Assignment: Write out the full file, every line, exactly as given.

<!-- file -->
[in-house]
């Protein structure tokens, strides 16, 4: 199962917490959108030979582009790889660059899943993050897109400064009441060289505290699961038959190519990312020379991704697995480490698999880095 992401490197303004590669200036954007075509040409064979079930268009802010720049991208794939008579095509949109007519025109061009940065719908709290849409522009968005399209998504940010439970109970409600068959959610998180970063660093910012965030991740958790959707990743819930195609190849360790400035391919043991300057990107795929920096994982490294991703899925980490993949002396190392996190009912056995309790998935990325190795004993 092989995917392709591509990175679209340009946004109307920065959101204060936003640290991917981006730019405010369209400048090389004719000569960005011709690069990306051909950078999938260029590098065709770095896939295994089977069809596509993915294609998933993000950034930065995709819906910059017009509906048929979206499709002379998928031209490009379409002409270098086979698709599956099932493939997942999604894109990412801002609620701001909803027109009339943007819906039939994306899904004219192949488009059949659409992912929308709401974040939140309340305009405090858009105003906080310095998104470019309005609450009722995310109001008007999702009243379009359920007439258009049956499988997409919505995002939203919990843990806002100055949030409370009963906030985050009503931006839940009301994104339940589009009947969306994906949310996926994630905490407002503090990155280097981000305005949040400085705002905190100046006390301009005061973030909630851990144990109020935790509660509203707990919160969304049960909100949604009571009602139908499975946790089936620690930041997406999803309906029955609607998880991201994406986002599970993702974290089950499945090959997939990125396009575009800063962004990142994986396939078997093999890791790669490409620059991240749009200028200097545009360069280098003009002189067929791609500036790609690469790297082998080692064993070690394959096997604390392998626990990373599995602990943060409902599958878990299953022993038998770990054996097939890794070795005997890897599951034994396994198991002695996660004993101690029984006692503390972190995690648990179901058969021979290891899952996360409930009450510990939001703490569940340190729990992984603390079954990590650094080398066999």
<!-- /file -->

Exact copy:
[in-house]
């Protein structure tokens, strides 16, 4: 199962917490959108030979582009790889660059899943993050897109400064009441060289505290699961038959190519990312020379991704697995480490698999880095 992401490197303004590669200036954007075509040409064979079930268009802010720049991208794939008579095509949109007519025109061009940065719908709290849409522009968005399209998504940010439970109970409600068959959610998180970063660093910012965030991740958790959707990743819930195609190849360790400035391919043991300057990107795929920096994982490294991703899925980490993949002396190392996190009912056995309790998935990325190795004993 092989995917392709591509990175679209340009946004109307920065959101204060936003640290991917981006730019405010369209400048090389004719000569960005011709690069990306051909950078999938260029590098065709770095896939295994089977069809596509993915294609998933993000950034930065995709819906910059017009509906048929979206499709002379998928031209490009379409002409270098086979698709599956099932493939997942999604894109990412801002609620701001909803027109009339943007819906039939994306899904004219192949488009059949659409992912929308709401974040939140309340305009405090858009105003906080310095998104470019309005609450009722995310109001008007999702009243379009359920007439258009049956499988997409919505995002939203919990843990806002100055949030409370009963906030985050009503931006839940009301994104339940589009009947969306994906949310996926994630905490407002503090990155280097981000305005949040400085705002905190100046006390301009005061973030909630851990144990109020935790509660509203707990919160969304049960909100949604009571009602139908499975946790089936620690930041997406999803309906029955609607998880991201994406986002599970993702974290089950499945090959997939990125396009575009800063962004990142994986396939078997093999890791790669490409620059991240749009200028200097545009360069280098003009002189067929791609500036790609690469790297082998080692064993070690394959096997604390392998626990990373599995602990943060409902599958878990299953022993038998770990054996097939890794070795005997890897599951034994396994198991002695996660004993101690029984006692503390972190995690648990179901058969021979290891899952996360409930009450510990939001703490569940340190729990992984603390079954990590650094080398066999």